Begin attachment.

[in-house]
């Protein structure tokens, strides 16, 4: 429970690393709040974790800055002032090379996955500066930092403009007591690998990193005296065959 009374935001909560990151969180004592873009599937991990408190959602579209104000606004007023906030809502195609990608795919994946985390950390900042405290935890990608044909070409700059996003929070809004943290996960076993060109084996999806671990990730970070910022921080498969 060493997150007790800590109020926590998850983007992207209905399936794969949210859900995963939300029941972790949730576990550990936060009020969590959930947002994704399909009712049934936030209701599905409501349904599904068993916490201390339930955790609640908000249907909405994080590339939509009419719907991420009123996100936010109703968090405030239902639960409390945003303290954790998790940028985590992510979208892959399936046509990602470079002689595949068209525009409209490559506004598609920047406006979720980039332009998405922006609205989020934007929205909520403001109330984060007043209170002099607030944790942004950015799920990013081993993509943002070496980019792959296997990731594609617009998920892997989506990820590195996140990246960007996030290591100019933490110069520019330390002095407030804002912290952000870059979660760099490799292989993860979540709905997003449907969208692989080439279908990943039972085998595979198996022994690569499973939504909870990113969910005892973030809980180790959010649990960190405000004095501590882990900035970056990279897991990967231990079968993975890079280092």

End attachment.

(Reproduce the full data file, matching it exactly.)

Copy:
[in-house]
């Protein structure tokens, strides 16, 4: 429970690393709040974790800055002032090379996955500066930092403009007591690998990193005296065959 009374935001909560990151969180004592873009599937991990408190959602579209104000606004007023906030809502195609990608795919994946985390950390900042405290935890990608044909070409700059996003929070809004943290996960076993060109084996999806671990990730970070910022921080498969 060493997150007790800590109020926590998850983007992207209905399936794969949210859900995963939300029941972790949730576990550990936060009020969590959930947002994704399909009712049934936030209701599905409501349904599904068993916490201390339930955790609640908000249907909405994080590339939509009419719907991420009123996100936010109703968090405030239902639960409390945003303290954790998790940028985590992510979208892959399936046509990602470079002689595949068209525009409209490559506004598609920047406006979720980039332009998405922006609205989020934007929205909520403001109330984060007043209170002099607030944790942004950015799920990013081993993509943002070496980019792959296997990731594609617009998920892997989506990820590195996140990246960007996030290591100019933490110069520019330390002095407030804002912290952000870059979660760099490799292989993860979540709905997003449907969208692989080439279908990943039972085998595979198996022994690569499973939504909870990113969910005892973030809980180790959010649990960190405000004095501590882990900035970056990279897991990967231990079968993975890079280092």